The finished loaves are surprisingly 'hot cross bun-ish' with a date twist. The addition of nuts I also find very appealing.  Eat fresh as is, or toasted...

With butter.

Plenty of butter.

Did I mention the butter?

Let's not skimp on the butter...

13 comments:

  1. Oh for a slice right now toasted and loaded with butter to go with my cup of tea. Mmmmmm

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  2. That looks delicious! I just entered the world of by-hand bread making using the No Knead Method and am having LOTS of fun. =) Someday I'll try sourdough.

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  3. NEVER skimp on the butter. Butter is good...especially on a fine looking datey goodness loaf like that one.

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  4. Eating such a beauty without butter would be sacrilege. I am really impressed by your loaves and how you got them so airy and well-risen. I've never tried making sourdough bread and am a little hesitant to try it because I don't really know how. But maybe I just should anyway :)

    I am sure they taste great! Thanks for allowing me to feast my eyes :)

    Blessings,
    This Good Life

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  5. Your loaves just get better and better Christine. I am such a lush for fruit bread with lots of spice. I might have to haul the 'yeastie beasties' out of the fridge to try this one. I also answered the camera question on my last post.

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  6. Lovely loaves and lovely leafy slashing!

    I keep telling Pete that the best way to deal with the oven bottleneck would be to buy me a second oven.. ;-)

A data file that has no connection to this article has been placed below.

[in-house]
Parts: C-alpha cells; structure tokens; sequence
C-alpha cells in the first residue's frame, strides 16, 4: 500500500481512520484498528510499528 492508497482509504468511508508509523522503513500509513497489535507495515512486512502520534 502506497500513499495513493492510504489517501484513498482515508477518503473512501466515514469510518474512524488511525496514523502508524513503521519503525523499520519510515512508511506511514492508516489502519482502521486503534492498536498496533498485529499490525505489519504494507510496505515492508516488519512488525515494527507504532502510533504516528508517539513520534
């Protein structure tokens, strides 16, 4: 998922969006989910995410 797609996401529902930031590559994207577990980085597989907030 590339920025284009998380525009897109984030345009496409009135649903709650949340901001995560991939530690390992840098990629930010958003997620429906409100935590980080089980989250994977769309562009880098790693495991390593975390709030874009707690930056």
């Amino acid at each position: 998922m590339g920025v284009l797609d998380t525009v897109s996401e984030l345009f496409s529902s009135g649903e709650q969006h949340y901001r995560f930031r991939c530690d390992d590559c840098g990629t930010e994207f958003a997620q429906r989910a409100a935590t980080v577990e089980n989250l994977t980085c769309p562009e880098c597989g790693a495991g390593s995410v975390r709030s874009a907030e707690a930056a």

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  7. There's hardly anything better than bread hot out of the oven slathered with butter:) Your bread looks wonderful.

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  8. Thanks for stopping by and sharing the butter, ladies. :)

    TGL - sourdough is a really easy bread to make, so long as a few guidelines are followed. I found so much conflicting advice online and by far the best resource in my opinion when starting out with sourdough is The Handmade Loaf by Dan Lepard. Fabulous info in there and the best way to learn how to do it is to jump right in and start baking!

    Thanks, Wendy. As usual, adjust spice and fruit (even leaven) to your own preferences. This was was really good still slightly warm from the oven. :)

    Celia, this was my first attempt at leafy slashing - it's such a guessing game as to how deep to go..ahh! Second oven, hmmm? I could easily go along with this! (we had one in a previous house and it was fab - old but fab, dinner would be up top and dessert or others would be below, it was small but did the job. Of course I didn't appreciate it at the time!).

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  9. yummmmmmmm! you definitely make me want to get baking. Chocolate pudding for dinner here tonight, good cold weather comfort food

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  10. Great post Christine. As you know I'm just starting out on my sourdough journey and really appreciate proven recipes and instructions that make it look all so easy!

    Your bread looks fantastic!!

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  11. Chocolate pudding sounds good, Kirsty! Self-saucing? It's a favourite!

    I'll be over the moon if you manage to glean some useful info here, Lisa. Sourdough is so satisfying to make. :)

    *offers napkin* Thanks, Bobbi ;)

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  12. This bread is probably the best tasting and textured sourdough loaf I've made so far. Toasted and buttered, it makes a perfect December breakfast =)

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Hi there, so nice of you to stop by! Thanks for sharing your thoughts, I love hearing what you are up to. Christine x